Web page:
A Surfer’s Guide to Northern Ontario

From Superior to Huron, there are loads of places to catch a freshwater wave on Ontario's Great Lakes. Here's everything you need to know.

Tofino, Honolulu, Malibu…Thunder Bay? It may not be the first city you’d think of to catch a wave, but believe it or not, the Great Lakes are host to a small, but mighty surfing community, including the Great Lakes Surfing Club, a student association affiliated with Lakehead University in Thunder Bay.

If you’ve tried ocean surfing before, surfing a lake will be a new—and rewarding experience. “It's a different beast, being on the lake,” says Zak Williams, co-director of the Great Lakes Surfing Club. “Sometimes it can be less forgiving. Sometimes it can be more sporadic, but it's what pulls us all together.”

3 surfers in wetsuits paddle to catch a large blue lake wave under a sunny sky
Surfing Lake Superior requires a wetsuit, patience, and a love of adventure.

Because freshwater surfing can be unpredictable (and cold!), whether you are a new or experienced surfer, you will definitely want to be prepared before heading out—read on for some tips.

Where Can You Surf in Northern Ontario?

Madeline Leblanc, the Surf School Director at Surf the Greats—a shop and school offering surfing apparel, lessons and information specific to the conditions of the Great Lakes—says, “There's definitely something very magical about Superior.”

She regularly surfs in the GTA and Niagara regions, but when she surfed Lake Superior, she says, “I've never experienced energy so much like the ocean on a Great Lake…If I had a chance to go back there, hands down, I would go back in a heartbeat.”

Because surfing on the Great Lakes is largely dependent on the weather creating the swells, a surf forecast site like surf-forecastGreat Lakes Surf Radar, or Surfline, is essential to get a sense of where waves will be and when. They also provide helpful information like swell height and direction, and reviews of the spots from other surfers.

a person in a black wetsuit surfs on white-capped lake waves under a blue sky

How is Freshwater Surfing Different From Saltwater Surfing?

If you’ve previously gone ocean surfing, Zak says some of the differences you might notice when surfing on the lake are:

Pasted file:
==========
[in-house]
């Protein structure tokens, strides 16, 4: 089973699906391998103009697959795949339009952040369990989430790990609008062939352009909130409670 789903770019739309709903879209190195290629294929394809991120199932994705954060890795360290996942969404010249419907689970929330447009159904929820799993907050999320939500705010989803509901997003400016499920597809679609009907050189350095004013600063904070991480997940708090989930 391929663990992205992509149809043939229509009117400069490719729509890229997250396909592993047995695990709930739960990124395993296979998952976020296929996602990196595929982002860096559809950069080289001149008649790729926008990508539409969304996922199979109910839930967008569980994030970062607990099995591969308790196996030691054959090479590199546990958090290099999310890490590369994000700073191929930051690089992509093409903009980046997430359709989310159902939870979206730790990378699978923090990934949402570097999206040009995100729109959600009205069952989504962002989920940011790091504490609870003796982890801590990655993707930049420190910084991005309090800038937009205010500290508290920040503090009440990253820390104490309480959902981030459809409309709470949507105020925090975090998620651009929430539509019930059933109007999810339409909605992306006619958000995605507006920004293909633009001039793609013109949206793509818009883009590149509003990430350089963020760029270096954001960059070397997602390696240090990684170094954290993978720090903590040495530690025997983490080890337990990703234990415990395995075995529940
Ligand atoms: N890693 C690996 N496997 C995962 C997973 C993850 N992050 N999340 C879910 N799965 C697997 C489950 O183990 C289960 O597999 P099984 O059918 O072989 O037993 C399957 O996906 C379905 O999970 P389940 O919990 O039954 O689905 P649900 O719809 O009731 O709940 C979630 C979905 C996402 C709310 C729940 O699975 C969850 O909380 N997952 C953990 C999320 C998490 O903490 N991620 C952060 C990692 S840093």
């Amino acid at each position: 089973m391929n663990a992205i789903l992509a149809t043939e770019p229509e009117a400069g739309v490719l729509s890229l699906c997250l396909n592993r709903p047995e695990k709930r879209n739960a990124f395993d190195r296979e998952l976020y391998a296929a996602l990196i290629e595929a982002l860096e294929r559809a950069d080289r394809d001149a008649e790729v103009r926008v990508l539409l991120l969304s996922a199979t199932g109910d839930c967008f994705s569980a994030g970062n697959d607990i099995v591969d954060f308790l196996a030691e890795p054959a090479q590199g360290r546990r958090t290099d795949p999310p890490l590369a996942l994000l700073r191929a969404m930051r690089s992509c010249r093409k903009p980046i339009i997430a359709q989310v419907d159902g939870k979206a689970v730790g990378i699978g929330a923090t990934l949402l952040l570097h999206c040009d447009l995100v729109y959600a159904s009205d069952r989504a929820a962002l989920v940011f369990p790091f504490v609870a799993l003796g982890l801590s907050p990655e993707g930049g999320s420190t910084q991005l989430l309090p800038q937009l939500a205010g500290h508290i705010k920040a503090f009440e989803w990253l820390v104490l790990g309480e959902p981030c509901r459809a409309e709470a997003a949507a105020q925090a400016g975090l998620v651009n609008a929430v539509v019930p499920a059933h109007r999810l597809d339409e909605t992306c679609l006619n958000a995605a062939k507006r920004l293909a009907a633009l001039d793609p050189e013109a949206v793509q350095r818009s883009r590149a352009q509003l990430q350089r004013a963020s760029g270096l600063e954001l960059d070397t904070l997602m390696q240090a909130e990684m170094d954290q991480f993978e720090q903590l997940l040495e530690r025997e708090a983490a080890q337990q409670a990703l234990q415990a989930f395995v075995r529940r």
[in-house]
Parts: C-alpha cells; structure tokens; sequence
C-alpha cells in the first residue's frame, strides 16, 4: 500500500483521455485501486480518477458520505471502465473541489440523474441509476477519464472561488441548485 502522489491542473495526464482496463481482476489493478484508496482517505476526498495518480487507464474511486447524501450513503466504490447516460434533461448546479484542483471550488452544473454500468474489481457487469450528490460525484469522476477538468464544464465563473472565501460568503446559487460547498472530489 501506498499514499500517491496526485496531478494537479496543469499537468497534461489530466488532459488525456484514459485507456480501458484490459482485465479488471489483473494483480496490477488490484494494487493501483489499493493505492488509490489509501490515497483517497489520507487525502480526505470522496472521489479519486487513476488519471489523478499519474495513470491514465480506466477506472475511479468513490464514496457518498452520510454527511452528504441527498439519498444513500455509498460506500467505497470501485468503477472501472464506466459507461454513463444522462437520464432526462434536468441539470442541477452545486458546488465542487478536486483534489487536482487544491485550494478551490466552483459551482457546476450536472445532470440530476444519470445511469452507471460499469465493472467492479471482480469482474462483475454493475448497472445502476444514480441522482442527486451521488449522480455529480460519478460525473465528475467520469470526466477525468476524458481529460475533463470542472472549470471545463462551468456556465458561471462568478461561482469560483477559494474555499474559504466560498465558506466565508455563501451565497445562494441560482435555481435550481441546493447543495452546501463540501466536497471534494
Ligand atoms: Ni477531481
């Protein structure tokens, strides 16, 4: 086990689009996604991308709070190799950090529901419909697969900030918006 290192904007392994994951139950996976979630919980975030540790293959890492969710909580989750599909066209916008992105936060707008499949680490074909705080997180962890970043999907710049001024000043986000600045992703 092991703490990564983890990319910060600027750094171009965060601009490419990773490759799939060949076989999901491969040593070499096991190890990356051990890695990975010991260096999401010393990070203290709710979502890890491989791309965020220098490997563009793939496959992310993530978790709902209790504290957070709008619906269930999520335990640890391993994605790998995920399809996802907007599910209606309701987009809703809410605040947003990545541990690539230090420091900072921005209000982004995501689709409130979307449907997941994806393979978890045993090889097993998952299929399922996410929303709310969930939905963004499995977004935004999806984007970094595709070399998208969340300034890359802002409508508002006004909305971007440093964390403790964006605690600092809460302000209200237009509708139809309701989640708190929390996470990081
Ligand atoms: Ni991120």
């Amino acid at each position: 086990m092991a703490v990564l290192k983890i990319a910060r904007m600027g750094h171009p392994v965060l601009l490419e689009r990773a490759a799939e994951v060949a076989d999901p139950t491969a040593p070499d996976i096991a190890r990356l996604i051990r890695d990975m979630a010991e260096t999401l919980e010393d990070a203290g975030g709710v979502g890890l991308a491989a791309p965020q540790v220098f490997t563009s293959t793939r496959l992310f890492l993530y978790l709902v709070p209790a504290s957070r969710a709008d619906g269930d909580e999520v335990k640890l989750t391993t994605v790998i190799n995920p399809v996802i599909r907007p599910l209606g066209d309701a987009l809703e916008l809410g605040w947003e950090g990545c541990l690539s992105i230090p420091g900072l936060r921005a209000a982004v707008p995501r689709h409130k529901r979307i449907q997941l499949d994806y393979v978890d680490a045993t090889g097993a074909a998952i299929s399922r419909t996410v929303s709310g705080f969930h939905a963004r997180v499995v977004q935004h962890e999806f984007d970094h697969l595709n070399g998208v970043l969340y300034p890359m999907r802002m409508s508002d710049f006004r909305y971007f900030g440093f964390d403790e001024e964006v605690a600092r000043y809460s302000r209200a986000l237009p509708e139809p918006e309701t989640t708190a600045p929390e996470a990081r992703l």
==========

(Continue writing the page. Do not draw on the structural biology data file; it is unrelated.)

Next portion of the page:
• The lake is less consistent.
  • The waves are closer together.
  • The waves may be smaller.
  • They're not as easy to come by.

“There's simply days where it is flat, and there are days when the wind is going in the opposite direction than you want it to, and there's nothing you can do about it,” he says, “The people on the south shore are getting waves and you're not…But, it adds to the mission of it. It's not something that you can just go out and do every day.”

person in wetsuit jumps off a surfboard into crashing waves
Photo Credit: Wyatt MacEwen

What Time of Year Provides the Best Swells in Northern Ontario?

Late summer to spring is when you’ll experience the best conditions – and yes, that includes winter! Because the conditions are cooler year-round, you’ll definitely want to be prepared with the appropriate gear.

Madeline recommends a 4/3 mm wetsuit for warmer weather, and in the winter, a 5 mm wetsuit at a minimum, along with a neoprene hood, booties, and mitts. “It gets really cold in terms of the air and the water,” she says, “We're pretty much surfing in water that's just above freezing.”

a person carrying a surfboard walks along a rocky lake shore next to turquoise waves at sunset
Photo Credit: Zak Williams

Great Lakes Surfing Safety Tips From Madeline

  • You should have a basic understanding of how to swim.
  • Know your abilities and stay in conditions that suit your abilities, and then slowly work your way up.
  • The Great Lakes aren’t as big as oceans, but they can be as powerful as oceans even with just the wind, so always respect Mother Nature.
  • When we surf in the winter, sometimes ice can be a factor, so keep that in mind before you go out.
  • Have a safety exit plan—know where to safely get in the water, and where you can safely exit. For instance, if you surf a wave to this point, can you get out of there easily?
  • In terms of cold water, definitely have the proper gear and come up with a plan for how long you want to be in the water for. I always recommend people bring a hot water bottle with them in their car, because you may need to melt some ice off your wetsuit, etc.
person surfing on glassy lake waves at sunset

Where to Find Surf Lessons or Gear in Northern Ontario

  • The Great Lakes Surfing Club at Lakehead University is happy to provide information and has some gear they are able to rent out. “What we like to do is make sure that the information is out there, and we support people in whatever ways we can to get them out on the water,” says Zak.
  • While Surf The Greats is based in Toronto, they offer lake surf lessons in the GTA and Simcoe/Niagara regions, and rent gear.
  • Superior East Board Shop in Algoma sells new and used boards and gear.

Ready to get out and hang ten? “The lake is such a warm-hearted community that everyone is welcome. We want to see more people at the break,” says Zak, “We want to see as many people as we can getting to experience this beautiful sport.”

Not sure about surfing? There are plenty of other ways to experience your perfect summer in Thunder Bay, like stand-up paddleboardingfishing and hiking the Giant

A person in a black wetsuit walking on a rocky lakeshore, holding a surfboard. There are orange and green autumn leaves in the background.
About Celeste Percy-Beauregard

Celeste Percy-Beauregard is an Ontario-based writer who discovered just how large our province is when she travelled across it in a cube truck performing children’s theatre and eating all of the poutines along the way.

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